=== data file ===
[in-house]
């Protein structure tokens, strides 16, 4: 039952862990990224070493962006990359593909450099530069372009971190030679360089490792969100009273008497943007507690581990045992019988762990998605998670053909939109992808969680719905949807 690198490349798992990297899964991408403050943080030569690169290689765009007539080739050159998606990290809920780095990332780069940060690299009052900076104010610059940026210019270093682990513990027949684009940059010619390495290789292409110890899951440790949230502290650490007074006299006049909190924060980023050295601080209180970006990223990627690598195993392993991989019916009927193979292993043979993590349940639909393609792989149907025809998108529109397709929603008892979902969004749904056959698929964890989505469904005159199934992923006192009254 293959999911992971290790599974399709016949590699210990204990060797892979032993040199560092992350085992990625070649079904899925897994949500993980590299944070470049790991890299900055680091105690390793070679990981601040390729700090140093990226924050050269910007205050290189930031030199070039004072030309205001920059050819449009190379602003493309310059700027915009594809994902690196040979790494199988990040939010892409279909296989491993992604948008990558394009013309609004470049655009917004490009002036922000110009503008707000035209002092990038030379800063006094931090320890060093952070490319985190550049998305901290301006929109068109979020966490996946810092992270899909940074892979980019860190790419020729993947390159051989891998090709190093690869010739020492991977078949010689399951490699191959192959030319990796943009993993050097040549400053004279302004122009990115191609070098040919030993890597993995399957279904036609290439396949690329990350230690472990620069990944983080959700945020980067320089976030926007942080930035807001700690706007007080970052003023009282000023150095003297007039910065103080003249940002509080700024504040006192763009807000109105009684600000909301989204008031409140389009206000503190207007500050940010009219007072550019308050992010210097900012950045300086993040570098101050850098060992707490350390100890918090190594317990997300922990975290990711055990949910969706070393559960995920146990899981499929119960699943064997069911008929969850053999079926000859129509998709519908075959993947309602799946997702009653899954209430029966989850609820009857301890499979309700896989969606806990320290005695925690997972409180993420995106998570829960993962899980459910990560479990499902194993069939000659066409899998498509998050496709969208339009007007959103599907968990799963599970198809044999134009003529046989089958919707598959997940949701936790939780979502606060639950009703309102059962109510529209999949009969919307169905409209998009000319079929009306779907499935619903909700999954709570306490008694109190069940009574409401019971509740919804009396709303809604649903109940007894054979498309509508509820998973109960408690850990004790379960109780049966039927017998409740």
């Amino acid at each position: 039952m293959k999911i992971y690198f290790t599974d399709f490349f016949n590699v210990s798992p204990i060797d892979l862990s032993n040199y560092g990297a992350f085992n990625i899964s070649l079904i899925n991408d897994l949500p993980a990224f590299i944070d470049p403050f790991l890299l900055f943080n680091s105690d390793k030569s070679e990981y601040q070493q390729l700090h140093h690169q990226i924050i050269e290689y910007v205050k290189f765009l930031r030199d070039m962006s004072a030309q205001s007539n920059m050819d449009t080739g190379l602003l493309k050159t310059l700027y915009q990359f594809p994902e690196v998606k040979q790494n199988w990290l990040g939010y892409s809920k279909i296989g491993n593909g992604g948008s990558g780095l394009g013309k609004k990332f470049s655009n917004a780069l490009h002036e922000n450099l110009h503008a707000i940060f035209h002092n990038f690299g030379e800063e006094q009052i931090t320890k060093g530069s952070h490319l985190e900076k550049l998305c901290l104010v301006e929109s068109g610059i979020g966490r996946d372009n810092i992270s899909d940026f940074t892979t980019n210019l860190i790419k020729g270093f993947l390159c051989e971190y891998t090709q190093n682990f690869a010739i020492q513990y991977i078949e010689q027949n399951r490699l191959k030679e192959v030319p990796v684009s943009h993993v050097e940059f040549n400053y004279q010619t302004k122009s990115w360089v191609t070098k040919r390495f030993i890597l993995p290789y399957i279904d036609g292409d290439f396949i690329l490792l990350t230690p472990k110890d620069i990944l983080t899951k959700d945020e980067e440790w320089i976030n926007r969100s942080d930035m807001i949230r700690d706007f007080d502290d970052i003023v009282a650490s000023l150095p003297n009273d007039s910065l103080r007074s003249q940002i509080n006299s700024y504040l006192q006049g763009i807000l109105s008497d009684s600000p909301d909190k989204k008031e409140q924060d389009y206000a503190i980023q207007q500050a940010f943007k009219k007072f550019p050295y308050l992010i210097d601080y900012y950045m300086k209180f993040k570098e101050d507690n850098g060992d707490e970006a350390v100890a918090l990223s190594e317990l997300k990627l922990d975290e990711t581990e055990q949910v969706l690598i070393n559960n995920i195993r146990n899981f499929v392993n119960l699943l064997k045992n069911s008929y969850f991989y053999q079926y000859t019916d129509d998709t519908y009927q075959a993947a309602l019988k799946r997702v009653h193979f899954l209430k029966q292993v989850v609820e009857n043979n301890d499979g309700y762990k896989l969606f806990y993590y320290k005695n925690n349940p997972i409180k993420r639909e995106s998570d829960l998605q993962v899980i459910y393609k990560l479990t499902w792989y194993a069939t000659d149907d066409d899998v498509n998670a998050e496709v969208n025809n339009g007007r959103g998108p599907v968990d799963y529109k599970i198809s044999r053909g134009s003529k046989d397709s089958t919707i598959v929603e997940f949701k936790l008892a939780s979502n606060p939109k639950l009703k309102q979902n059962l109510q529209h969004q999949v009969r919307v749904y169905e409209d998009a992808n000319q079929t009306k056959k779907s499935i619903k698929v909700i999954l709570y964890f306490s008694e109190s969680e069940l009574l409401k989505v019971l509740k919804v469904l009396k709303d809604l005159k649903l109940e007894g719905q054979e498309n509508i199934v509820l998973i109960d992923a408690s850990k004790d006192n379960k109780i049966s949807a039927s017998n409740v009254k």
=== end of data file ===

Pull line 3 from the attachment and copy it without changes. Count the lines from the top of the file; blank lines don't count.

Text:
């Amino acid at each position: 039952m293959k999911i992971y690198f290790t599974d399709f490349f016949n590699v210990s798992p204990i060797d892979l862990s032993n040199y560092g990297a992350f085992n990625i899964s070649l079904i899925n991408d897994l949500p993980a990224f590299i944070d470049p403050f790991l890299l900055f943080n680091s105690d390793k030569s070679e990981y601040q070493q390729l700090h140093h690169q990226i924050i050269e290689y910007v205050k290189f765009l930031r030199d070039m962006s004072a030309q205001s007539n920059m050819d449009t080739g190379l602003l493309k050159t310059l700027y915009q990359f594809p994902e690196v998606k040979q790494n199988w990290l990040g939010y892409s809920k279909i296989g491993n593909g992604g948008s990558g780095l394009g013309k609004k990332f470049s655009n917004a780069l490009h002036e922000n450099l110009h503008a707000i940060f035209h002092n990038f690299g030379e800063e006094q009052i931090t320890k060093g530069s952070h490319l985190e900076k550049l998305c901290l104010v301006e929109s068109g610059i979020g966490r996946d372009n810092i992270s899909d940026f940074t892979t980019n210019l860190i790419k020729g270093f993947l390159c051989e971190y891998t090709q190093n682990f690869a010739i020492q513990y991977i078949e010689q027949n399951r490699l191959k030679e192959v030319p990796v684009s943009h993993v050097e940059f040549n400053y004279q010619t302004k122009s990115w360089v191609t070098k040919r390495f030993i890597l993995p290789y399957i279904d036609g292409d290439f396949i690329l490792l990350t230690p472990k110890d620069i990944l983080t899951k959700d945020e980067e440790w320089i976030n926007r969100s942080d930035m807001i949230r700690d706007f007080d502290d970052i003023v009282a650490s000023l150095p003297n009273d007039s910065l103080r007074s003249q940002i509080n006299s700024y504040l006192q006049g763009i807000l109105s008497d009684s600000p909301d909190k989204k008031e409140q924060d389009y206000a503190i980023q207007q500050a940010f943007k009219k007072f550019p050295y308050l992010i210097d601080y900012y950045m300086k209180f993040k570098e101050d507690n850098g060992d707490e970006a350390v100890a918090l990223s190594e317990l997300k990627l922990d975290e990711t581990e055990q949910v969706l690598i070393n559960n995920i195993r146990n899981f499929v392993n119960l699943l064997k045992n069911s008929y969850f991989y053999q079926y000859t019916d129509d998709t519908y009927q075959a993947a309602l019988k799946r997702v009653h193979f899954l209430k029966q292993v989850v609820e009857n043979n301890d499979g309700y762990k896989l969606f806990y993590y320290k005695n925690n349940p997972i409180k993420r639909e995106s998570d829960l998605q993962v899980i459910y393609k990560l479990t499902w792989y194993a069939t000659d149907d066409d899998v498509n998670a998050e496709v969208n025809n339009g007007r959103g998108p599907v968990d799963y529109k599970i198809s044999r053909g134009s003529k046989d397709s089958t919707i598959v929603e997940f949701k936790l008892a939780s979502n606060p939109k639950l009703k309102q979902n059962l109510q529209h969004q999949v009969r919307v749904y169905e409209d998009a992808n000319q079929t009306k056959k779907s499935i619903k698929v909700i999954l709570y964890f306490s008694e109190s969680e069940l009574l409401k989505v019971l509740k919804v469904l009396k709303d809604l005159k649903l109940e007894g719905q054979e498309n509508i199934v509820l998973i109960d992923a408690s850990k004790d006192n379960k109780i049966s949807a039927s017998n409740v009254k």